- Rehabilitative expenses
- Lost wages
- Punitive damages
In New Jersey, punitive damages are reserved for the most severe cases. Punitive damages are meant to punish the extremely negligent party in a personal injury lawsuit. The court awards punitive damages in hopes that it will ward off other defendants from committing the same reckless behaviors. Punitive damages are awarded if there was:
- Willful misconduct
- Intent to cause harm
- Drugs and alcohol involved
A plaintiff must state that they are seeking punitive damages, and a jury and judge will determine if they are eligible to collect them. To obtain the maximum amount of damages available, the plaintiff has to build a strong case against the defendant.
How can I Build My Case?
New Jersey is a no-fault state, which means that a person’s auto insurance company will cover their damages, no matter who is the at-fault party. If a plaintiff is a basic policyholder, they can only sue the defendant for damages if they have a severe injury, such as a loss of a body part or another permanent injury. Since the state abides by strict no-fault laws, a plaintiff and their lawyer should construct a convincing case for compensation.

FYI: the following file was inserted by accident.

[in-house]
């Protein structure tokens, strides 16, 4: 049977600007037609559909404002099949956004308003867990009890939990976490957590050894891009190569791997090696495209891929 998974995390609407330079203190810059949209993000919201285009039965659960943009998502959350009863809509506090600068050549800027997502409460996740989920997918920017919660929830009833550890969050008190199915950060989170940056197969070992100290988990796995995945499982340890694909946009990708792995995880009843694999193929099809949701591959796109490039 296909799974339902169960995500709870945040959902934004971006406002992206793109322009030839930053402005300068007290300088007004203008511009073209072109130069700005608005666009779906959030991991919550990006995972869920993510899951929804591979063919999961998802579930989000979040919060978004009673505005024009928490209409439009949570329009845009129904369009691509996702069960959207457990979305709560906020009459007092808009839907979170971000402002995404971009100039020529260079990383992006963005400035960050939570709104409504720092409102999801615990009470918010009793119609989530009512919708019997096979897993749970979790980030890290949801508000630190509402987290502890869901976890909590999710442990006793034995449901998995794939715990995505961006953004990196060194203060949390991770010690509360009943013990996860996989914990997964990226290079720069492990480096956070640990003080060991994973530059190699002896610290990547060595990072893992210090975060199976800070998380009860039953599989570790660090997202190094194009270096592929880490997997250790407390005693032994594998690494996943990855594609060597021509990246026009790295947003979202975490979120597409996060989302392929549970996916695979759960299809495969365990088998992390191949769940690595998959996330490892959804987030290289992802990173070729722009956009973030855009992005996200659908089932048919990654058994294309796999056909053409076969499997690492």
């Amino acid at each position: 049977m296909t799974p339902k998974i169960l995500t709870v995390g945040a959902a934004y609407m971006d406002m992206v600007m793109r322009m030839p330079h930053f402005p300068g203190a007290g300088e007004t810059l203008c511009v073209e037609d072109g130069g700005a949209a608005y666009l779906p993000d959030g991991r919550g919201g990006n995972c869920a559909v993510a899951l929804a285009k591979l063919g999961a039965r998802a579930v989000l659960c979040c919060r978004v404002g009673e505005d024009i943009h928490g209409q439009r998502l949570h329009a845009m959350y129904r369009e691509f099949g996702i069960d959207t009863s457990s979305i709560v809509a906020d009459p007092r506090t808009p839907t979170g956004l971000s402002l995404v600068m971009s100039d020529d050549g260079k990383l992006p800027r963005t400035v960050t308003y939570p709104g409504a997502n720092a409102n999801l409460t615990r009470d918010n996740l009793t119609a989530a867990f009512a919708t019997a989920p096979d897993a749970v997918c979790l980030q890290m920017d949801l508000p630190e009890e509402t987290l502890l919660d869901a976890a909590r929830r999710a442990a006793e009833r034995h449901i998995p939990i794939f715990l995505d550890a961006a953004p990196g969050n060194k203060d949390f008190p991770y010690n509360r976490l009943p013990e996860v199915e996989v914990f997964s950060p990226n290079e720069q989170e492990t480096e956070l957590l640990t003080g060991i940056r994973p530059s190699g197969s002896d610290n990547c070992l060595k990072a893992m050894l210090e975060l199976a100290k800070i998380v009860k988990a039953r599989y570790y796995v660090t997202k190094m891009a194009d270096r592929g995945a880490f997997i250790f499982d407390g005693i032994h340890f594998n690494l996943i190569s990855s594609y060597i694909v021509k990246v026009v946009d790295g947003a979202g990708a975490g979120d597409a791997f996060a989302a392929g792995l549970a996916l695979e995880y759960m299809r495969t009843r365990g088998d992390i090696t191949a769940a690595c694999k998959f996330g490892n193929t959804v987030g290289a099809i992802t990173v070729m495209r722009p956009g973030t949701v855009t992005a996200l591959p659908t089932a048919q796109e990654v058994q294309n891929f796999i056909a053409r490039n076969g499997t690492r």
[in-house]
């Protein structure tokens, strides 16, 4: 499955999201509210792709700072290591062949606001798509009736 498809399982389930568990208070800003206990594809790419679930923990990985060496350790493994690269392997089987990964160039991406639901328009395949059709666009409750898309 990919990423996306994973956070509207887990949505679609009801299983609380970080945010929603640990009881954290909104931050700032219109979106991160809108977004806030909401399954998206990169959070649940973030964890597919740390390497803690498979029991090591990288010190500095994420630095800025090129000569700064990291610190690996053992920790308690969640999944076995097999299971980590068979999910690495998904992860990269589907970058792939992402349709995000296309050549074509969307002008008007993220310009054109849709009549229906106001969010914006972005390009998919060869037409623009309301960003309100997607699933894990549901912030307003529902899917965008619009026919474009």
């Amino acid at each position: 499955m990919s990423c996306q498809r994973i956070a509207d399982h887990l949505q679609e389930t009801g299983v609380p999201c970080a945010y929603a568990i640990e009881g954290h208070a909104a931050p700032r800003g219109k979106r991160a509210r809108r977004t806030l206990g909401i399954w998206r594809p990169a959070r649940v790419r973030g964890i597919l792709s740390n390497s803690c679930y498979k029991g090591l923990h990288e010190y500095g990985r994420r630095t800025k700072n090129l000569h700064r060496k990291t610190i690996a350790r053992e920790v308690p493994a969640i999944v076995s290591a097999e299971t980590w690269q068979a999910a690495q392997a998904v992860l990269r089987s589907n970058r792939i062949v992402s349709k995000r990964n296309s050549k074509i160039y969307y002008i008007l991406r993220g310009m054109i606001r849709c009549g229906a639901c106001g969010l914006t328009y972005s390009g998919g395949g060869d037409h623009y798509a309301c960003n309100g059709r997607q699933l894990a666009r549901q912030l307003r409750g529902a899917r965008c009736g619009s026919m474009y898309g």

If it is possible, a person should collect information at the car accident scene, such as witness statements; photographs and videos of the property damage, injuries, and surroundings; and a copy of the police report. Any evidence that proves the other party acted recklessly is vital.
Not all car accident victims are able to collect evidence at the scene; however, they do have other ways to prove their claim. Medical records of the diagnosis and treatment of the SCI are the most important documents to gather. This includes emergency room visits, doctors’ notes, and paramedic reports. A lawyer will also be able to strengthen a case by using expert testimonies. In an SCI case, a lawyer might seek out a vocational rehabilitation expert, life care planner, and even an economist.
Since an SCI is especially debilitating and expensive, it is in the victim’s best interest to acquire a knowledgeable lawyer who will fight on their behalf. Hiring a lawyer right away should be a priority due to the statute of limitations in the state. In New Jersey, a victim has two years to start a lawsuit for a personal injury case, which begins on the date of the accident.
South Jersey Catastrophic Injury Lawyers at DiTomaso Law Fight on Behalf of Severely Injured Car Accident Victims
If you are suffering from an SCI, you deserve to be properly compensated for your financial losses. A South Jersey catastrophic injury lawyer at DiTomaso Law will be able to assist you with your case. Our legal team understands how catastrophic injuries devastate victims, and we will fight for the justice you deserve. Complete our online form or call us at 856-414-0010 for a free consultation. Located in Philadelphia and Cherry Hill, New Jersey, we assist clients throughout southeastern Pennsylvania and South Jersey, including Mt. Holly, Camden County, and Vineland.